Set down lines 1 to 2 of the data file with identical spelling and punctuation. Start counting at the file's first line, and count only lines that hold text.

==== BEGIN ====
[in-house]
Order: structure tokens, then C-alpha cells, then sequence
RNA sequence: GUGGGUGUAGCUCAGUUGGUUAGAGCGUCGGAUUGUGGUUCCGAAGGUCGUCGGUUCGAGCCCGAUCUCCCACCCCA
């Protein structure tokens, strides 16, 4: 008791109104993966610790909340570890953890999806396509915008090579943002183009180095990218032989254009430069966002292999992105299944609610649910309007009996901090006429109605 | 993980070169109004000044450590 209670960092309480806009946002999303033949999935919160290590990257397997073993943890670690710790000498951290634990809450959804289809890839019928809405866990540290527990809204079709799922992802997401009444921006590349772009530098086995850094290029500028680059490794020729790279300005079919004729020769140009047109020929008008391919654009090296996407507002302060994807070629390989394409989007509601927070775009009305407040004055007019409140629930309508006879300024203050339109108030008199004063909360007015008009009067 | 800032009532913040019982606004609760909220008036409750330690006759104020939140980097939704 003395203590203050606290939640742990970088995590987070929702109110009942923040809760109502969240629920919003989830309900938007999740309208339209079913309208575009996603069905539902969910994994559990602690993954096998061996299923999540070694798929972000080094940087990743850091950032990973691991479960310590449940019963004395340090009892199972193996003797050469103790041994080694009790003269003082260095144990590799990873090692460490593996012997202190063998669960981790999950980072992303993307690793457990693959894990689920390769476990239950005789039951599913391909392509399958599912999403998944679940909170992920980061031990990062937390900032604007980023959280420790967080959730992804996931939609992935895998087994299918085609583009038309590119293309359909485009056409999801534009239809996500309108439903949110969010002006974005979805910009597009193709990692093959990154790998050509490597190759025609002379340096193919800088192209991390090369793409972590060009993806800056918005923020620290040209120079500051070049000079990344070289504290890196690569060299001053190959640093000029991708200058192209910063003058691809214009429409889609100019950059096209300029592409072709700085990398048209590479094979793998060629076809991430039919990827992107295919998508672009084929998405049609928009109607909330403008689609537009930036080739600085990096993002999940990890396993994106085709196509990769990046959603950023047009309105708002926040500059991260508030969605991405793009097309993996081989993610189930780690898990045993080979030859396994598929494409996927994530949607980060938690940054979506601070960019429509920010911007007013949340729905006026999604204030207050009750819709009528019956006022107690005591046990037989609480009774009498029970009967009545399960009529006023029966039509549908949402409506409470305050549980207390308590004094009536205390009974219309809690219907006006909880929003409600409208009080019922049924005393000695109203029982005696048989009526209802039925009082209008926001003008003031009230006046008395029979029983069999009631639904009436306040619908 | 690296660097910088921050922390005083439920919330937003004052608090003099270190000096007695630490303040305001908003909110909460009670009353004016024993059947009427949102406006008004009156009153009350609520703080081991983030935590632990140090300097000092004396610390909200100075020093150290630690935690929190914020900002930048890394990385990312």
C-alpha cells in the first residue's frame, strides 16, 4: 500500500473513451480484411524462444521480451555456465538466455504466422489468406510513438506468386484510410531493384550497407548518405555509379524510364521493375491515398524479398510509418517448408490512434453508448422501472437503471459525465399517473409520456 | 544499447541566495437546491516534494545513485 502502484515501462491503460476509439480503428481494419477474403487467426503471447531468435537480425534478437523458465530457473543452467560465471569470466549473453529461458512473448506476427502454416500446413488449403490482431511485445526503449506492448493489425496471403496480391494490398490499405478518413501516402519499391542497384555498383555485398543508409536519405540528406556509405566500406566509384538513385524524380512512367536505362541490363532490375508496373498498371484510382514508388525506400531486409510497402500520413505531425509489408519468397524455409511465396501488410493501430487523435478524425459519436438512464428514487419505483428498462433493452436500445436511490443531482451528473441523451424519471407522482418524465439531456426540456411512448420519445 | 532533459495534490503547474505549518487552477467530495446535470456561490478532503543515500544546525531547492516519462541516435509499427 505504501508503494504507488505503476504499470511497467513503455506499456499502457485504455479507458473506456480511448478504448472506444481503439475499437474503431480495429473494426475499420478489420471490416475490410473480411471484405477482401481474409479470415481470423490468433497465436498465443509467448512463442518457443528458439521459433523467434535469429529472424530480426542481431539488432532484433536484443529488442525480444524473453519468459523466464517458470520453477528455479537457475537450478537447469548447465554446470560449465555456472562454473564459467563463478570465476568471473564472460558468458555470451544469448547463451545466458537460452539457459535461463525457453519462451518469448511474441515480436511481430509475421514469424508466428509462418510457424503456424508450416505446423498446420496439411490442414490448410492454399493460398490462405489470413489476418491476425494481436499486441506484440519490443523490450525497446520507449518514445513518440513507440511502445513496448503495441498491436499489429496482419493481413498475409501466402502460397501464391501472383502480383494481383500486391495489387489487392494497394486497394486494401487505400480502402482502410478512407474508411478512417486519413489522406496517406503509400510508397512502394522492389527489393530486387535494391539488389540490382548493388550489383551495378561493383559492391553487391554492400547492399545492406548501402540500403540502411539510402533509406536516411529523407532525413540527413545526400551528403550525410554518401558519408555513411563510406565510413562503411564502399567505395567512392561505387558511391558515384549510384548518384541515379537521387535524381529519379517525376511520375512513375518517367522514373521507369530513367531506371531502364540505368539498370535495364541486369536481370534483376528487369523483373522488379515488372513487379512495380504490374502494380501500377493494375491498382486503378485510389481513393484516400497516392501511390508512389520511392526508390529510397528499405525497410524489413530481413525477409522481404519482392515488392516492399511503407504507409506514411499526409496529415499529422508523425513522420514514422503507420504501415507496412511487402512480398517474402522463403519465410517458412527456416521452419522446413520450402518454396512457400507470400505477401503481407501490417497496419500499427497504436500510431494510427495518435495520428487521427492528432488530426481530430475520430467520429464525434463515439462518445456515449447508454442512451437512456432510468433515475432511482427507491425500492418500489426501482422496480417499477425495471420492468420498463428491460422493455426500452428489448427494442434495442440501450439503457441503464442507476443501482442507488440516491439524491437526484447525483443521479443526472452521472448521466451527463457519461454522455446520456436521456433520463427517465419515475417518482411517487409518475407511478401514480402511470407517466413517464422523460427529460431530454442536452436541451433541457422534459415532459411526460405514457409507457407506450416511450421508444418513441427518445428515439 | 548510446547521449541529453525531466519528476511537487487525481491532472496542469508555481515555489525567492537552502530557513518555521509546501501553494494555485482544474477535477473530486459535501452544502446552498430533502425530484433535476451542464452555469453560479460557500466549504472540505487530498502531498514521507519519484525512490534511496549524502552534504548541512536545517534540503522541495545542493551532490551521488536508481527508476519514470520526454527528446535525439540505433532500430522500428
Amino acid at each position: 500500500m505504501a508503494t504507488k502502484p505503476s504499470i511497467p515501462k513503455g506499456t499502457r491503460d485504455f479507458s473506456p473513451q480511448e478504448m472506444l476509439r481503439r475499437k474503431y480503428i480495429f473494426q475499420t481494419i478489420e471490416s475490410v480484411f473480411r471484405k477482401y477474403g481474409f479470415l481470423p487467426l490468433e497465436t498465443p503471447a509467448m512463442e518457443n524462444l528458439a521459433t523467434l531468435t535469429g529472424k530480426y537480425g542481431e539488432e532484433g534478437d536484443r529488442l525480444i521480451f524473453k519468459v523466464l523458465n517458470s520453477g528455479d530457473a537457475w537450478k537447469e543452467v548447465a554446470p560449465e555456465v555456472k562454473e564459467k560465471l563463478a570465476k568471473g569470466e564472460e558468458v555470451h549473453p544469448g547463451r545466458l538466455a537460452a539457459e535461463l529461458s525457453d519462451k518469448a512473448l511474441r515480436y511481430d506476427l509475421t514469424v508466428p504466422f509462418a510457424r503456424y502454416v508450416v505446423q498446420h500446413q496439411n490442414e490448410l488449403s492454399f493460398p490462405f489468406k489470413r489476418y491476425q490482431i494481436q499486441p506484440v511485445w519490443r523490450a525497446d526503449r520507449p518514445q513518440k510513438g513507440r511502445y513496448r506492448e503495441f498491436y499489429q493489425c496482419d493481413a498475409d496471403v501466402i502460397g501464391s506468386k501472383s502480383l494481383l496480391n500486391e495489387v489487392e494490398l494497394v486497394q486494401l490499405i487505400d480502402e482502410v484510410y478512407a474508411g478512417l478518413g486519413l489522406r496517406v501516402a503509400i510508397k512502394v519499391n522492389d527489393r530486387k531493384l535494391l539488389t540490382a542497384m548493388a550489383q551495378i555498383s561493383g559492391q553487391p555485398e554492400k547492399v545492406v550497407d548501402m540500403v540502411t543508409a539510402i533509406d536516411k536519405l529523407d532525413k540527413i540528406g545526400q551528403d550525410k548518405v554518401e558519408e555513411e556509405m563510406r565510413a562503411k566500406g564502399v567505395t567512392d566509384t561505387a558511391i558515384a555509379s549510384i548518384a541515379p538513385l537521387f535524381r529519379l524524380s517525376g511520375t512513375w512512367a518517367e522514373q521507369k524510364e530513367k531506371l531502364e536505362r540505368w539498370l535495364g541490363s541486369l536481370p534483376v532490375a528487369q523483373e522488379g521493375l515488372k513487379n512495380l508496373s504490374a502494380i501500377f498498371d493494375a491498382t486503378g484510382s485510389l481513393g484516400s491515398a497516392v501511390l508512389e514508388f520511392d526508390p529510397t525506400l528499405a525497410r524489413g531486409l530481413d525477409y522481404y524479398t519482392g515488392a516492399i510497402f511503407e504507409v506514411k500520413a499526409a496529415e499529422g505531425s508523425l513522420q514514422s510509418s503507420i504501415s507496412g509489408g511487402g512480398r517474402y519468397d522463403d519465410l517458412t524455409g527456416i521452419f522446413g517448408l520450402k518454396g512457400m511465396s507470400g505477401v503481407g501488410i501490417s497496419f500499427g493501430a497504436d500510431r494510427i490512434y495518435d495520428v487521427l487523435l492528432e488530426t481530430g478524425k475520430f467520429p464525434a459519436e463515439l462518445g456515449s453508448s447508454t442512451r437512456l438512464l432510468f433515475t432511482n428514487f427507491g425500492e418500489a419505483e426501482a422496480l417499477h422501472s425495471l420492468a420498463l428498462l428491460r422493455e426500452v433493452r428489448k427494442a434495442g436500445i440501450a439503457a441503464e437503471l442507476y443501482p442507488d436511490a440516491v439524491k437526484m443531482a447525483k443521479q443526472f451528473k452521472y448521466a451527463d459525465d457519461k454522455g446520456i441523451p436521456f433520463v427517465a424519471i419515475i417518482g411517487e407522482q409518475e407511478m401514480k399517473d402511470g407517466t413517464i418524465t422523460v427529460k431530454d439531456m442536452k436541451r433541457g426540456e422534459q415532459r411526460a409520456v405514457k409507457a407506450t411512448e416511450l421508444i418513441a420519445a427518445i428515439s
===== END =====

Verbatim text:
[in-house]
Order: structure tokens, then C-alpha cells, then sequence